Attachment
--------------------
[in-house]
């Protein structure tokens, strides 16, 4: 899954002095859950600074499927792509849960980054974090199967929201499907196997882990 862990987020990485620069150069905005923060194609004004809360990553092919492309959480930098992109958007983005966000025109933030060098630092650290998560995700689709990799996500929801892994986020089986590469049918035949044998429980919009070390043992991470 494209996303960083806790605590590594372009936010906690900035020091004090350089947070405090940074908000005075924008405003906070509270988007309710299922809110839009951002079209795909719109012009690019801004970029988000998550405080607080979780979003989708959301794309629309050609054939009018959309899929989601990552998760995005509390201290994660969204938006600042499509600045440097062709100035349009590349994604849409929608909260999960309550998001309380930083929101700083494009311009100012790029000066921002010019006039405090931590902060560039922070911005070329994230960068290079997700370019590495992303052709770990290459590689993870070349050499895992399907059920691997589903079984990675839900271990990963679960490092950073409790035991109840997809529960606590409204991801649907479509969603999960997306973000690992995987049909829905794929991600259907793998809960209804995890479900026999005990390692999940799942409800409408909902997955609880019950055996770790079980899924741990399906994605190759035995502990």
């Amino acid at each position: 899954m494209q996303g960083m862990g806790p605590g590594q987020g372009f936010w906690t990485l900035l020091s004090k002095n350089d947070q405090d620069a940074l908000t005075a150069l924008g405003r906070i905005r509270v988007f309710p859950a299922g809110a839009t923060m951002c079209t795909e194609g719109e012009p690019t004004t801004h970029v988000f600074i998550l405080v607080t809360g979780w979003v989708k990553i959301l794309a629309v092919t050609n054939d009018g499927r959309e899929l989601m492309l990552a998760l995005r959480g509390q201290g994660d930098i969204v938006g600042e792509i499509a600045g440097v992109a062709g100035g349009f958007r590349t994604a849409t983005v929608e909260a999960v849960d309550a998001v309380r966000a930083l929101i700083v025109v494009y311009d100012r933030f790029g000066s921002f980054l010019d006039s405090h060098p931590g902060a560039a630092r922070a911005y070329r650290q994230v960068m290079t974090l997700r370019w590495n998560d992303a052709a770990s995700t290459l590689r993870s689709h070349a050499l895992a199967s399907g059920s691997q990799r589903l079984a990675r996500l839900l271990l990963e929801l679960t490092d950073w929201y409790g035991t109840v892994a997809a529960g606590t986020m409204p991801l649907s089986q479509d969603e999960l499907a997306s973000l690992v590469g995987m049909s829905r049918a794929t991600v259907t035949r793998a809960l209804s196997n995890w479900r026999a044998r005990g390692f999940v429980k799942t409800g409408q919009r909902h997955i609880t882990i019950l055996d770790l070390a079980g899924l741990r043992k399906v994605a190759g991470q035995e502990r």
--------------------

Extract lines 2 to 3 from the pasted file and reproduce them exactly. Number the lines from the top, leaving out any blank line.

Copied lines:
């Protein structure tokens, strides 16, 4: 899954002095859950600074499927792509849960980054974090199967929201499907196997882990 862990987020990485620069150069905005923060194609004004809360990553092919492309959480930098992109958007983005966000025109933030060098630092650290998560995700689709990799996500929801892994986020089986590469049918035949044998429980919009070390043992991470 494209996303960083806790605590590594372009936010906690900035020091004090350089947070405090940074908000005075924008405003906070509270988007309710299922809110839009951002079209795909719109012009690019801004970029988000998550405080607080979780979003989708959301794309629309050609054939009018959309899929989601990552998760995005509390201290994660969204938006600042499509600045440097062709100035349009590349994604849409929608909260999960309550998001309380930083929101700083494009311009100012790029000066921002010019006039405090931590902060560039922070911005070329994230960068290079997700370019590495992303052709770990290459590689993870070349050499895992399907059920691997589903079984990675839900271990990963679960490092950073409790035991109840997809529960606590409204991801649907479509969603999960997306973000690992995987049909829905794929991600259907793998809960209804995890479900026999005990390692999940799942409800409408909902997955609880019950055996770790079980899924741990399906994605190759035995502990």
């Amino acid at each position: 899954m494209q996303g960083m862990g806790p605590g590594q987020g372009f936010w906690t990485l900035l020091s004090k002095n350089d947070q405090d620069a940074l908000t005075a150069l924008g405003r906070i905005r509270v988007f309710p859950a299922g809110a839009t923060m951002c079209t795909e194609g719109e012009p690019t004004t801004h970029v988000f600074i998550l405080v607080t809360g979780w979003v989708k990553i959301l794309a629309v092919t050609n054939d009018g499927r959309e899929l989601m492309l990552a998760l995005r959480g509390q201290g994660d930098i969204v938006g600042e792509i499509a600045g440097v992109a062709g100035g349009f958007r590349t994604a849409t983005v929608e909260a999960v849960d309550a998001v309380r966000a930083l929101i700083v025109v494009y311009d100012r933030f790029g000066s921002f980054l010019d006039s405090h060098p931590g902060a560039a630092r922070a911005y070329r650290q994230v960068m290079t974090l997700r370019w590495n998560d992303a052709a770990s995700t290459l590689r993870s689709h070349a050499l895992a199967s399907g059920s691997q990799r589903l079984a990675r996500l839900l271990l990963e929801l679960t490092d950073w929201y409790g035991t109840v892994a997809a529960g606590t986020m409204p991801l649907s089986q479509d969603e999960l499907a997306s973000l690992v590469g995987m049909s829905r049918a794929t991600v259907t035949r793998a809960l209804s196997n995890w479900r026999a044998r005990g390692f999940v429980k799942t409800g409408q919009r909902h997955i609880t882990i019950l055996d770790l070390a079980g899924l741990r043992k399906v994605a190759g991470q035995e502990r």